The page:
Asian stocks fall amid interest rate and earnings concerns | Health, Med. & Fitness

By YURI KAGEYAMA – AP Business Writer

TOKYO (AP) — Asian stocks fell Monday after U.S. stocks closed lower last week as global markets’ expectations of higher interest rates continued to set the tone.

Japan’s benchmark Nikkei 225 index lost 1.9% in morning trading at 26,583.70. South Korea’s Kospi fell 1.6% to 2,661.94. Hong Kong’s Hang Seng fell 2.8% to 20,064.32, while the Shanghai Composite lost 2.4% to 3,012.93. Trading was closed in Australia for Anzac Day, a national holiday.

News that Emmanuel Macron won the second round of the French presidential election over the weekend, securing a second term as widely expected, assured markets that France will not abruptly change course amid the war in Ukraine.

But a significant show by contender Marine Le Pen, a populist and nationalist, served as a reminder of how fragile that situation could be, analysts said. Le Pen vowed to dilute France’s ties with the EU, NATO and Germany, and spoke out against EU sanctions on Russian energy supplies.

The rise in COVID-19 cases in China is raising concerns about more pandemic lockdowns that would hamper economic recovery in the region. Other nations are also dealing with economic problems related to COVID-19, such as the absence of tourism revenue in Japan, where cases continue to rise and fall as it gradually opens its borders, but only to business travelers.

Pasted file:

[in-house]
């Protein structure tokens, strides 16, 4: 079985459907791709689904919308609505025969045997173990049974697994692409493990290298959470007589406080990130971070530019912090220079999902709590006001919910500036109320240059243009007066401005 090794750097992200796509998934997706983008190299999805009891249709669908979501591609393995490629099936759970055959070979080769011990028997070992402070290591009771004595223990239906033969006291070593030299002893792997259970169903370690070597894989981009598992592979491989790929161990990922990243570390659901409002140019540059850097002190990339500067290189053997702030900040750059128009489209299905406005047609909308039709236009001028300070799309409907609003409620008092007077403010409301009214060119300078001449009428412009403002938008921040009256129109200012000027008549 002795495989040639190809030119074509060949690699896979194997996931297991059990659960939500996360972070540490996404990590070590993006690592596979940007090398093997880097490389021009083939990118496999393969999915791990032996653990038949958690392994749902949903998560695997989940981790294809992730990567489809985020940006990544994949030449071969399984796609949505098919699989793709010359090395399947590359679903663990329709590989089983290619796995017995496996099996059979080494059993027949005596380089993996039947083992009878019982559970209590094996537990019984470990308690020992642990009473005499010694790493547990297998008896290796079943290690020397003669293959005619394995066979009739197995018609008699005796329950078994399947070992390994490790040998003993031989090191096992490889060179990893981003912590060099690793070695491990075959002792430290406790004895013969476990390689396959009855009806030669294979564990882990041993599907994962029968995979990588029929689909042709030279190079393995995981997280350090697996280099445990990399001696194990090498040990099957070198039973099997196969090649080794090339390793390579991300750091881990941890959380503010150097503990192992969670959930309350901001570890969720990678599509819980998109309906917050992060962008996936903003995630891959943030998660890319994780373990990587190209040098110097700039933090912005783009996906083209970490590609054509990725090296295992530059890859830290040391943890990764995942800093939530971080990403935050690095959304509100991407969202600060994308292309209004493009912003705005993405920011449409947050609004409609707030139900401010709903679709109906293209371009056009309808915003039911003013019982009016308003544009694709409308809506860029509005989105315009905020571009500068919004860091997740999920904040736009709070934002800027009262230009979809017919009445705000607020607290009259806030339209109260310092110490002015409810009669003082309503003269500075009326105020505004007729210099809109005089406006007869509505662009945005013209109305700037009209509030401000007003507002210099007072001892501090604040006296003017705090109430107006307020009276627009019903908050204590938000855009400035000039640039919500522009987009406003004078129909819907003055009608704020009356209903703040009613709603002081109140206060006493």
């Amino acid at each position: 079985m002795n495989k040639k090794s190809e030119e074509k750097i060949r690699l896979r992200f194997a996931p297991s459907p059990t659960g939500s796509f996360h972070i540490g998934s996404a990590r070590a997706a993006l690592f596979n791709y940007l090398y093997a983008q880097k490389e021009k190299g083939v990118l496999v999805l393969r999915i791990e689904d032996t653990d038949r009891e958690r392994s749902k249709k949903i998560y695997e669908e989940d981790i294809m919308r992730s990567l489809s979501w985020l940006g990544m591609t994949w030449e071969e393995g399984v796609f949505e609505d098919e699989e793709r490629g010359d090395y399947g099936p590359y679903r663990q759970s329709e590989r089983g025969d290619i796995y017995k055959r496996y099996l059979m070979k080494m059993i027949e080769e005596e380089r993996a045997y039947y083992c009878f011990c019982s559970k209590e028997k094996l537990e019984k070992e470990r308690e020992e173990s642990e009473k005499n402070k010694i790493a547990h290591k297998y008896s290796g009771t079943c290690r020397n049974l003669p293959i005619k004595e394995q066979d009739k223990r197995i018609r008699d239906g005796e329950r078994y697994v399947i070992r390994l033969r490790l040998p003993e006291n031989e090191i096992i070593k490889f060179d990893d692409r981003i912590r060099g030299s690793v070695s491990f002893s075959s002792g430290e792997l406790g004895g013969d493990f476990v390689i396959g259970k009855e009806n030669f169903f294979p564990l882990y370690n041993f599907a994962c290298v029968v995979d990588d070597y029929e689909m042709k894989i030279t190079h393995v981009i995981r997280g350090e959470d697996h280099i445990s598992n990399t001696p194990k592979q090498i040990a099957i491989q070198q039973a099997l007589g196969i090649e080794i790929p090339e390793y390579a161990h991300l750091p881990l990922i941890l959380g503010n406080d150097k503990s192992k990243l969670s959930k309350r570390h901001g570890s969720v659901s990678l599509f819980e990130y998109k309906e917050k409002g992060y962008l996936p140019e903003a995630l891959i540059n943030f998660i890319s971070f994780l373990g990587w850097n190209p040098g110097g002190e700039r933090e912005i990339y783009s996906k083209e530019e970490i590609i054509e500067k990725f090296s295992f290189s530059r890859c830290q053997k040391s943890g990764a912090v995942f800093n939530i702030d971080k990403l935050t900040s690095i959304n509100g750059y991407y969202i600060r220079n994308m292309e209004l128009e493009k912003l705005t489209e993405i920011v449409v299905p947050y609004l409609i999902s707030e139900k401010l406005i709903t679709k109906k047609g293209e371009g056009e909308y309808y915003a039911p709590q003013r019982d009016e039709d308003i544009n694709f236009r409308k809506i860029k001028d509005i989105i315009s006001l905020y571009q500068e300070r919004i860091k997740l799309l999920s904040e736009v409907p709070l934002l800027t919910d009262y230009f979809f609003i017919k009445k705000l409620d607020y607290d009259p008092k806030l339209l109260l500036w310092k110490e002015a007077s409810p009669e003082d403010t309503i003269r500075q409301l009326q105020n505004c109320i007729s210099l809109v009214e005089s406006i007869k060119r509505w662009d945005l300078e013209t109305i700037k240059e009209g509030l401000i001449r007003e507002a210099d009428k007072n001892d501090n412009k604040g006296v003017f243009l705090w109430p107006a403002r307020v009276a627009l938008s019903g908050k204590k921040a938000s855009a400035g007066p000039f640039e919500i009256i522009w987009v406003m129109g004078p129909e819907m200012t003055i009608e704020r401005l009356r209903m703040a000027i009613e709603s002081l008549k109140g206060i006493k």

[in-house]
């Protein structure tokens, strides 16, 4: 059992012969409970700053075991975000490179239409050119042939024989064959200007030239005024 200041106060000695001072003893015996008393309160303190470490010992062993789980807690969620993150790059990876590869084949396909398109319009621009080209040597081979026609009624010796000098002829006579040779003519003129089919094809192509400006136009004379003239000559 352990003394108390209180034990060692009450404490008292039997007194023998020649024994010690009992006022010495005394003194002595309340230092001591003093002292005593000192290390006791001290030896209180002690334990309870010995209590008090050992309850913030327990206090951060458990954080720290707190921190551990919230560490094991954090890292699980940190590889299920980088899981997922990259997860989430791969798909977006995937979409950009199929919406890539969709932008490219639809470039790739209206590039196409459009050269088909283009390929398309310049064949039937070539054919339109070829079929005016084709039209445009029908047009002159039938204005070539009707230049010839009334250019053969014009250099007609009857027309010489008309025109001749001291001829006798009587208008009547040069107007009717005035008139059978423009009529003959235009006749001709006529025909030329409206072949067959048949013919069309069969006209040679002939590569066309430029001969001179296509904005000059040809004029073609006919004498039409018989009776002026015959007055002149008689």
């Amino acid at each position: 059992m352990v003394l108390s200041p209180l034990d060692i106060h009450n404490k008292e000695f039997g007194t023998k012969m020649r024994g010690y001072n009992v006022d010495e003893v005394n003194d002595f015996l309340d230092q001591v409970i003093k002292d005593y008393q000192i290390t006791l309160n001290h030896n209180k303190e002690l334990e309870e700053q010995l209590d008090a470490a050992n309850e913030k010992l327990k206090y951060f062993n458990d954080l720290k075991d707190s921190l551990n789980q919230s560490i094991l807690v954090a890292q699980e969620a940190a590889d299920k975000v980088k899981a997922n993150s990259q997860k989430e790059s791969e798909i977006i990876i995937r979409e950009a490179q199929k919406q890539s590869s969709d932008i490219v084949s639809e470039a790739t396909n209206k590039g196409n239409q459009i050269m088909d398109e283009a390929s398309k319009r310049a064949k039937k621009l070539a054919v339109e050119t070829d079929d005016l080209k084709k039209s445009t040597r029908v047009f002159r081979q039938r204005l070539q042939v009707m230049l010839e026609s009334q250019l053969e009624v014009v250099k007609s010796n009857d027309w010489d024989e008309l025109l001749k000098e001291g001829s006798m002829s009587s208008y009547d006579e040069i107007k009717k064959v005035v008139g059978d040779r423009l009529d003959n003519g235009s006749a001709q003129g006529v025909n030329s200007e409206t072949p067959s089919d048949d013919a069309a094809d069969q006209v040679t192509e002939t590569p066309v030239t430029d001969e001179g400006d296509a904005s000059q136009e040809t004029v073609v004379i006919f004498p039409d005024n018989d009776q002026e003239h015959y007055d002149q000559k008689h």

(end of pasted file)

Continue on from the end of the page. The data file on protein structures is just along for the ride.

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Investors are also keeping an eye on earnings reports from companies, including large Japanese firms, due in the coming weeks. Several reports from US companies, which have already been released, have been disappointing, contributing to the slump that ended last week on Wall Street.

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What the US Federal Reserve might do is a priority for investors. The Chairman of the Federal Reserve has indicated the central bank may raise short-term interest rates to double the usual rate at upcoming meetings, starting in two weeks. The Fed has already raised its key overnight rate once, the first such increase since 2018.

The S&P 500 fell 2.8% on Friday to 4,271.78, marking its third losing week in a row. The Dow fell 2.8% to 33,811.40, its biggest drop in 18 months. The Nasdaq lost 2.6%, closing at 12,839.29. The Dow Jones and the Nasdaq also posted losses for the week.

Shares of smaller companies also fell sharply. The Russell 2000 fell 2.6% to 1,940.66.

“After the strong sell-off on Wall Street that ended last week, the overall risk appetite in the region may also come under pressure,” said Yeap Jun Rong, market strategist at IG in Singapore.

Markets around the world are feeling similar pressure on rates and inflation, particularly in Europe, as the war in Ukraine drives up oil, gas and food costs.

In energy trading, benchmark US crude lost $2.91 to $99.16 a barrel in electronic trading on the New York Mercantile Exchange. Brent crude, the international standard, fell $2.93 to $103.72 a barrel.

In currency trading, the US dollar fell to 128.51 Japanese yen from 128.59 yen. The euro cost $1.0789, down from $1.0803.

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